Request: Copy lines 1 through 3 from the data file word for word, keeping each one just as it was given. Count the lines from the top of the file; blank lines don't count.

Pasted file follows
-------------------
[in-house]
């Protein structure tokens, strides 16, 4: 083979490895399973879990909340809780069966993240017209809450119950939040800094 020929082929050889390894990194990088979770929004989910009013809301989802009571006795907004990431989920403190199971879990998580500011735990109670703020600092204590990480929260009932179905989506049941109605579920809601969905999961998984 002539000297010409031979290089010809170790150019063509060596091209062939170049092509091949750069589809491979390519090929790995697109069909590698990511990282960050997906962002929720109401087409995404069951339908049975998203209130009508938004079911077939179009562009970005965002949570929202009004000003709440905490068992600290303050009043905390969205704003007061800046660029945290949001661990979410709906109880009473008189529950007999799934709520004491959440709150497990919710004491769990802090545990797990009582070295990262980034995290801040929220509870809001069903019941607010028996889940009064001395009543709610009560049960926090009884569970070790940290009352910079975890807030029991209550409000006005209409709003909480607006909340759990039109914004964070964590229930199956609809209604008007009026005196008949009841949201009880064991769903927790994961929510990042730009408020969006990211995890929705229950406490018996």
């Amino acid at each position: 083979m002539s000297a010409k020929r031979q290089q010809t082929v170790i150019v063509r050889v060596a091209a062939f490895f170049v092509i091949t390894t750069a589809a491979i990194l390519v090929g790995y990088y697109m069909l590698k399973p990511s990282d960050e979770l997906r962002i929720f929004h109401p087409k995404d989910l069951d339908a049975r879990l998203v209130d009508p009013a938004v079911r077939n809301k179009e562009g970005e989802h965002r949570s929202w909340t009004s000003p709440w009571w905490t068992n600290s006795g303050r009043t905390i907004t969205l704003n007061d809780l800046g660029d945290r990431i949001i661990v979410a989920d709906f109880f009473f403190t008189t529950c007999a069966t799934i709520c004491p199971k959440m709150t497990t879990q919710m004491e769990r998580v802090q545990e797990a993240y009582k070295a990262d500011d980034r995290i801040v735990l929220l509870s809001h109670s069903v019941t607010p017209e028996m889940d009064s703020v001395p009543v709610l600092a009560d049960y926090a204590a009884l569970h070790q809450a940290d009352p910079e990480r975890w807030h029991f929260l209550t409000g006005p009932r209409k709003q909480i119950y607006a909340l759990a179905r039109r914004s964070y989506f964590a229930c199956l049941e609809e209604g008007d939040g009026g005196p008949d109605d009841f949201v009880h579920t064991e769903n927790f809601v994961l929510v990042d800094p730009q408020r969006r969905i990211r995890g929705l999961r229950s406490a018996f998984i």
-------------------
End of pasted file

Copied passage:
[in-house]
């Protein structure tokens, strides 16, 4: 083979490895399973879990909340809780069966993240017209809450119950939040800094 020929082929050889390894990194990088979770929004989910009013809301989802009571006795907004990431989920403190199971879990998580500011735990109670703020600092204590990480929260009932179905989506049941109605579920809601969905999961998984 002539000297010409031979290089010809170790150019063509060596091209062939170049092509091949750069589809491979390519090929790995697109069909590698990511990282960050997906962002929720109401087409995404069951339908049975998203209130009508938004079911077939179009562009970005965002949570929202009004000003709440905490068992600290303050009043905390969205704003007061800046660029945290949001661990979410709906109880009473008189529950007999799934709520004491959440709150497990919710004491769990802090545990797990009582070295990262980034995290801040929220509870809001069903019941607010028996889940009064001395009543709610009560049960926090009884569970070790940290009352910079975890807030029991209550409000006005209409709003909480607006909340759990039109914004964070964590229930199956609809209604008007009026005196008949009841949201009880064991769903927790994961929510990042730009408020969006990211995890929705229950406490018996």
């Amino acid at each position: 083979m002539s000297a010409k020929r031979q290089q010809t082929v170790i150019v063509r050889v060596a091209a062939f490895f170049v092509i091949t390894t750069a589809a491979i990194l390519v090929g790995y990088y697109m069909l590698k399973p990511s990282d960050e979770l997906r962002i929720f929004h109401p087409k995404d989910l069951d339908a049975r879990l998203v209130d009508p009013a938004v079911r077939n809301k179009e562009g970005e989802h965002r949570s929202w909340t009004s000003p709440w009571w905490t068992n600290s006795g303050r009043t905390i907004t969205l704003n007061d809780l800046g660029d945290r990431i949001i661990v979410a989920d709906f109880f009473f403190t008189t529950c007999a069966t799934i709520c004491p199971k959440m709150t497990t879990q919710m004491e769990r998580v802090q545990e797990a993240y009582k070295a990262d500011d980034r995290i801040v735990l929220l509870s809001h109670s069903v019941t607010p017209e028996m889940d009064s703020v001395p009543v709610l600092a009560d049960y926090a204590a009884l569970h070790q809450a940290d009352p910079e990480r975890w807030h029991f929260l209550t409000g006005p009932r209409k709003q909480i119950y607006a909340l759990a179905r039109r914004s964070y989506f964590a229930c199956l049941e609809e209604g008007d939040g009026g005196p008949d109605d009841f949201v009880h579920t064991e769903n927790f809601v994961l929510v990042d800094p730009q408020r969006r969905i990211r995890g929705l999961r229950s406490a018996f998984i």